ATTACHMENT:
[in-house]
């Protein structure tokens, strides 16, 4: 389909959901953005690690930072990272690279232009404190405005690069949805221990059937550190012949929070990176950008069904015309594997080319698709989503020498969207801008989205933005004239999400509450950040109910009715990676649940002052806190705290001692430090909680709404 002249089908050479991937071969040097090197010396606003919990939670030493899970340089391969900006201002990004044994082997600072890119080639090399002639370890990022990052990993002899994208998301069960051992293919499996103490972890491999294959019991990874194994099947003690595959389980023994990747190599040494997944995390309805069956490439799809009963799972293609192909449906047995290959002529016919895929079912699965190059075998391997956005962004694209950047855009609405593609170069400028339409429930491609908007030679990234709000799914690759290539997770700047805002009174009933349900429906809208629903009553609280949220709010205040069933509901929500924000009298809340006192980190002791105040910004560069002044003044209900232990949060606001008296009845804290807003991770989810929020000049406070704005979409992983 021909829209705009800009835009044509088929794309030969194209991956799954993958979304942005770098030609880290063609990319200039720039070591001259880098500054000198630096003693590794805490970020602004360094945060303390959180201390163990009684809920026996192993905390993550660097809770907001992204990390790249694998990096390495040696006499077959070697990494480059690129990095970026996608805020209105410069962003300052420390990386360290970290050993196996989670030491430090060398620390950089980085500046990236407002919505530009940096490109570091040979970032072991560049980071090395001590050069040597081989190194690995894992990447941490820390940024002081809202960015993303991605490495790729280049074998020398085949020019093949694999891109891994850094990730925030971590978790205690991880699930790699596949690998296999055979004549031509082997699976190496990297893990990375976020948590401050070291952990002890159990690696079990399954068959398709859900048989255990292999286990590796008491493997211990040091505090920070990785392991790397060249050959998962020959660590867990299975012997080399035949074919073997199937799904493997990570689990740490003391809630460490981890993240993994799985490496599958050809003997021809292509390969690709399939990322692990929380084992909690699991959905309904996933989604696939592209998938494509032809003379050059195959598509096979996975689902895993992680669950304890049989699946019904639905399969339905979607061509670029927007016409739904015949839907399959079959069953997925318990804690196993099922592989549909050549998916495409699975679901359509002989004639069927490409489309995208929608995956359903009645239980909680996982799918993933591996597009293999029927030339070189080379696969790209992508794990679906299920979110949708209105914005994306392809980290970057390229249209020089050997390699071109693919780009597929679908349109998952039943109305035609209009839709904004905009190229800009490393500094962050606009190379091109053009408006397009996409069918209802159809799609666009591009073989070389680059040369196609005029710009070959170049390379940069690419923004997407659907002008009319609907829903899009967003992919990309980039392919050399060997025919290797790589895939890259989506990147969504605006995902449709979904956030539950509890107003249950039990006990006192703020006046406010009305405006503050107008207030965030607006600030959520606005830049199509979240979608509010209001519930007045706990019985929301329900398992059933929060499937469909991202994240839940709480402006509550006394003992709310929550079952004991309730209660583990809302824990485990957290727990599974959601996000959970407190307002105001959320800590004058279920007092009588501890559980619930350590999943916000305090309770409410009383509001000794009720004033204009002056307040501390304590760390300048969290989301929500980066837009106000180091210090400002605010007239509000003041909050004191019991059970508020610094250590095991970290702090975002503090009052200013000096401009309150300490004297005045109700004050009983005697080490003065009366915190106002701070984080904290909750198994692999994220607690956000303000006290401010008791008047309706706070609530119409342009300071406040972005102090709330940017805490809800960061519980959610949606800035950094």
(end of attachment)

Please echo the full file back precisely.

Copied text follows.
[in-house]
């Protein structure tokens, strides 16, 4: 389909959901953005690690930072990272690279232009404190405005690069949805221990059937550190012949929070990176950008069904015309594997080319698709989503020498969207801008989205933005004239999400509450950040109910009715990676649940002052806190705290001692430090909680709404 002249089908050479991937071969040097090197010396606003919990939670030493899970340089391969900006201002990004044994082997600072890119080639090399002639370890990022990052990993002899994208998301069960051992293919499996103490972890491999294959019991990874194994099947003690595959389980023994990747190599040494997944995390309805069956490439799809009963799972293609192909449906047995290959002529016919895929079912699965190059075998391997956005962004694209950047855009609405593609170069400028339409429930491609908007030679990234709000799914690759290539997770700047805002009174009933349900429906809208629903009553609280949220709010205040069933509901929500924000009298809340006192980190002791105040910004560069002044003044209900232990949060606001008296009845804290807003991770989810929020000049406070704005979409992983 021909829209705009800009835009044509088929794309030969194209991956799954993958979304942005770098030609880290063609990319200039720039070591001259880098500054000198630096003693590794805490970020602004360094945060303390959180201390163990009684809920026996192993905390993550660097809770907001992204990390790249694998990096390495040696006499077959070697990494480059690129990095970026996608805020209105410069962003300052420390990386360290970290050993196996989670030491430090060398620390950089980085500046990236407002919505530009940096490109570091040979970032072991560049980071090395001590050069040597081989190194690995894992990447941490820390940024002081809202960015993303991605490495790729280049074998020398085949020019093949694999891109891994850094990730925030971590978790205690991880699930790699596949690998296999055979004549031509082997699976190496990297893990990375976020948590401050070291952990002890159990690696079990399954068959398709859900048989255990292999286990590796008491493997211990040091505090920070990785392991790397060249050959998962020959660590867990299975012997080399035949074919073997199937799904493997990570689990740490003391809630460490981890993240993994799985490496599958050809003997021809292509390969690709399939990322692990929380084992909690699991959905309904996933989604696939592209998938494509032809003379050059195959598509096979996975689902895993992680669950304890049989699946019904639905399969339905979607061509670029927007016409739904015949839907399959079959069953997925318990804690196993099922592989549909050549998916495409699975679901359509002989004639069927490409489309995208929608995956359903009645239980909680996982799918993933591996597009293999029927030339070189080379696969790209992508794990679906299920979110949708209105914005994306392809980290970057390229249209020089050997390699071109693919780009597929679908349109998952039943109305035609209009839709904004905009190229800009490393500094962050606009190379091109053009408006397009996409069918209802159809799609666009591009073989070389680059040369196609005029710009070959170049390379940069690419923004997407659907002008009319609907829903899009967003992919990309980039392919050399060997025919290797790589895939890259989506990147969504605006995902449709979904956030539950509890107003249950039990006990006192703020006046406010009305405006503050107008207030965030607006600030959520606005830049199509979240979608509010209001519930007045706990019985929301329900398992059933929060499937469909991202994240839940709480402006509550006394003992709310929550079952004991309730209660583990809302824990485990957290727990599974959601996000959970407190307002105001959320800590004058279920007092009588501890559980619930350590999943916000305090309770409410009383509001000794009720004033204009002056307040501390304590760390300048969290989301929500980066837009106000180091210090400002605010007239509000003041909050004191019991059970508020610094250590095991970290702090975002503090009052200013000096401009309150300490004297005045109700004050009983005697080490003065009366915190106002701070984080904290909750198994692999994220607690956000303000006290401010008791008047309706706070609530119409342009300071406040972005102090709330940017805490809800960061519980959610949606800035950094």